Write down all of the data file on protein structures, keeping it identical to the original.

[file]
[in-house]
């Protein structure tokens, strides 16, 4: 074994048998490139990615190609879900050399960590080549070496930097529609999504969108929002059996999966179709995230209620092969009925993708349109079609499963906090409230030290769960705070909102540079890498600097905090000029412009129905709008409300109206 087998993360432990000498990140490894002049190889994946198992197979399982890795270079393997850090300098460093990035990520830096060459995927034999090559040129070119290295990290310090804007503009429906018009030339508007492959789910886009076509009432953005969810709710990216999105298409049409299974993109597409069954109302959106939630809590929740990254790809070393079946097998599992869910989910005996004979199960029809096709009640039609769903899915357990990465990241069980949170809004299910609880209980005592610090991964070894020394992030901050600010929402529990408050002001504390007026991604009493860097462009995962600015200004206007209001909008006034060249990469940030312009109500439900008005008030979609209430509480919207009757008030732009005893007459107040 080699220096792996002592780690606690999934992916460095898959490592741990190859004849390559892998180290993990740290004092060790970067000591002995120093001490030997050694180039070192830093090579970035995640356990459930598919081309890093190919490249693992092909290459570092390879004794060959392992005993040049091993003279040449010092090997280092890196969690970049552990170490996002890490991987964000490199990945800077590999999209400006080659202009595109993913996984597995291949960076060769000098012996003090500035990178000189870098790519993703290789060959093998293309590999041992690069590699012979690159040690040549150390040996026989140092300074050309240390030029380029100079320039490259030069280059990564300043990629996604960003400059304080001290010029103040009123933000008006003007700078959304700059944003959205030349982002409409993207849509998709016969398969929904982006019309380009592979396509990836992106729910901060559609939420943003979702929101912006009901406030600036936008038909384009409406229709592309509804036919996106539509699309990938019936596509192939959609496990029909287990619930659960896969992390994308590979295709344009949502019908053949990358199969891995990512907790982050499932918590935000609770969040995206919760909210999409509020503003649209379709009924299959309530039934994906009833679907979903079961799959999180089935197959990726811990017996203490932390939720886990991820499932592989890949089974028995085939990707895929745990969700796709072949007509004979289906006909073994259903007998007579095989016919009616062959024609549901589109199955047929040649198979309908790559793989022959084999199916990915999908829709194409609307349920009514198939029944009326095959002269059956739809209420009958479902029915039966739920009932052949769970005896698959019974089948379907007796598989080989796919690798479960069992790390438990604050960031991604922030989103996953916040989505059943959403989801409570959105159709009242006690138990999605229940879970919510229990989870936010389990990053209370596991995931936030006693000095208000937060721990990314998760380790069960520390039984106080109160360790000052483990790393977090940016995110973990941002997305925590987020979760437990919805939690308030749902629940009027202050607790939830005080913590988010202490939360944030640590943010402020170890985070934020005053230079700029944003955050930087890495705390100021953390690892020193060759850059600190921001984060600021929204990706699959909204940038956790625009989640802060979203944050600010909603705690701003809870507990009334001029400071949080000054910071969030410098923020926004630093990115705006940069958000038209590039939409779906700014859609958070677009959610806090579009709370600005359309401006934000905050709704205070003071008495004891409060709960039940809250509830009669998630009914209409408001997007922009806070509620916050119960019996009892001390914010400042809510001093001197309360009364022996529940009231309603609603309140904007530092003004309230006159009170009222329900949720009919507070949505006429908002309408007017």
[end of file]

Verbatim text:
[in-house]
């Protein structure tokens, strides 16, 4: 074994048998490139990615190609879900050399960590080549070496930097529609999504969108929002059996999966179709995230209620092969009925993708349109079609499963906090409230030290769960705070909102540079890498600097905090000029412009129905709008409300109206 087998993360432990000498990140490894002049190889994946198992197979399982890795270079393997850090300098460093990035990520830096060459995927034999090559040129070119290295990290310090804007503009429906018009030339508007492959789910886009076509009432953005969810709710990216999105298409049409299974993109597409069954109302959106939630809590929740990254790809070393079946097998599992869910989910005996004979199960029809096709009640039609769903899915357990990465990241069980949170809004299910609880209980005592610090991964070894020394992030901050600010929402529990408050002001504390007026991604009493860097462009995962600015200004206007209001909008006034060249990469940030312009109500439900008005008030979609209430509480919207009757008030732009005893007459107040 080699220096792996002592780690606690999934992916460095898959490592741990190859004849390559892998180290993990740290004092060790970067000591002995120093001490030997050694180039070192830093090579970035995640356990459930598919081309890093190919490249693992092909290459570092390879004794060959392992005993040049091993003279040449010092090997280092890196969690970049552990170490996002890490991987964000490199990945800077590999999209400006080659202009595109993913996984597995291949960076060769000098012996003090500035990178000189870098790519993703290789060959093998293309590999041992690069590699012979690159040690040549150390040996026989140092300074050309240390030029380029100079320039490259030069280059990564300043990629996604960003400059304080001290010029103040009123933000008006003007700078959304700059944003959205030349982002409409993207849509998709016969398969929904982006019309380009592979396509990836992106729910901060559609939420943003979702929101912006009901406030600036936008038909384009409406229709592309509804036919996106539509699309990938019936596509192939959609496990029909287990619930659960896969992390994308590979295709344009949502019908053949990358199969891995990512907790982050499932918590935000609770969040995206919760909210999409509020503003649209379709009924299959309530039934994906009833679907979903079961799959999180089935197959990726811990017996203490932390939720886990991820499932592989890949089974028995085939990707895929745990969700796709072949007509004979289906006909073994259903007998007579095989016919009616062959024609549901589109199955047929040649198979309908790559793989022959084999199916990915999908829709194409609307349920009514198939029944009326095959002269059956739809209420009958479902029915039966739920009932052949769970005896698959019974089948379907007796598989080989796919690798479960069992790390438990604050960031991604922030989103996953916040989505059943959403989801409570959105159709009242006690138990999605229940879970919510229990989870936010389990990053209370596991995931936030006693000095208000937060721990990314998760380790069960520390039984106080109160360790000052483990790393977090940016995110973990941002997305925590987020979760437990919805939690308030749902629940009027202050607790939830005080913590988010202490939360944030640590943010402020170890985070934020005053230079700029944003955050930087890495705390100021953390690892020193060759850059600190921001984060600021929204990706699959909204940038956790625009989640802060979203944050600010909603705690701003809870507990009334001029400071949080000054910071969030410098923020926004630093990115705006940069958000038209590039939409779906700014859609958070677009959610806090579009709370600005359309401006934000905050709704205070003071008495004891409060709960039940809250509830009669998630009914209409408001997007922009806070509620916050119960019996009892001390914010400042809510001093001197309360009364022996529940009231309603609603309140904007530092003004309230006159009170009222329900949720009919507070949505006429908002309408007017």